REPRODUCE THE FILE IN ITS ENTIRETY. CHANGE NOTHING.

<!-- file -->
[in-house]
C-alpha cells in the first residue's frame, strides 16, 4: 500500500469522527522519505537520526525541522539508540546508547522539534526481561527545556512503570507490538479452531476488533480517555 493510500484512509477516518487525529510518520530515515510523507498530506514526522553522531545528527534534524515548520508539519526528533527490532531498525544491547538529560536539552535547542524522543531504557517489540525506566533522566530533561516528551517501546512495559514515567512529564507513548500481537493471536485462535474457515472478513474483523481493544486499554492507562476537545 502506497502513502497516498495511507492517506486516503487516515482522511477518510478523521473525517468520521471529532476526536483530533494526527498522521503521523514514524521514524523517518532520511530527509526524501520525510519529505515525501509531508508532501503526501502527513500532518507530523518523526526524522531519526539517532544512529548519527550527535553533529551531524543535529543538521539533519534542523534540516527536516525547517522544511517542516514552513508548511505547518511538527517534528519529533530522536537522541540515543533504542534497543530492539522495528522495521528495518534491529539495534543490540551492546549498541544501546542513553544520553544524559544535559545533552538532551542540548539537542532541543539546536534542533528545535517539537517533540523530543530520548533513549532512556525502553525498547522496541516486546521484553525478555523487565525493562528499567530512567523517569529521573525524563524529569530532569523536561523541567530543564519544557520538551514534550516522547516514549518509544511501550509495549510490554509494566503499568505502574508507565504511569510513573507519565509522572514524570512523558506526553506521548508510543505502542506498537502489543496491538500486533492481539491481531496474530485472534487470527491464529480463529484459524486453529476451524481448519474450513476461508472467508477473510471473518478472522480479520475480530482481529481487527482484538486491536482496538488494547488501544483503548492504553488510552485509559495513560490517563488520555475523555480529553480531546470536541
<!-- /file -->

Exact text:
[in-house]
C-alpha cells in the first residue's frame, strides 16, 4: 500500500469522527522519505537520526525541522539508540546508547522539534526481561527545556512503570507490538479452531476488533480517555 493510500484512509477516518487525529510518520530515515510523507498530506514526522553522531545528527534534524515548520508539519526528533527490532531498525544491547538529560536539552535547542524522543531504557517489540525506566533522566530533561516528551517501546512495559514515567512529564507513548500481537493471536485462535474457515472478513474483523481493544486499554492507562476537545 502506497502513502497516498495511507492517506486516503487516515482522511477518510478523521473525517468520521471529532476526536483530533494526527498522521503521523514514524521514524523517518532520511530527509526524501520525510519529505515525501509531508508532501503526501502527513500532518507530523518523526526524522531519526539517532544512529548519527550527535553533529551531524543535529543538521539533519534542523534540516527536516525547517522544511517542516514552513508548511505547518511538527517534528519529533530522536537522541540515543533504542534497543530492539522495528522495521528495518534491529539495534543490540551492546549498541544501546542513553544520553544524559544535559545533552538532551542540548539537542532541543539546536534542533528545535517539537517533540523530543530520548533513549532512556525502553525498547522496541516486546521484553525478555523487565525493562528499567530512567523517569529521573525524563524529569530532569523536561523541567530543564519544557520538551514534550516522547516514549518509544511501550509495549510490554509494566503499568505502574508507565504511569510513573507519565509522572514524570512523558506526553506521548508510543505502542506498537502489543496491538500486533492481539491481531496474530485472534487470527491464529480463529484459524486453529476451524481448519474450513476461508472467508477473510471473518478472522480479520475480530482481529481487527482484538486491536482496538488494547488501544483503548492504553488510552485509559495513560490517563488520555475523555480529553480531546470536541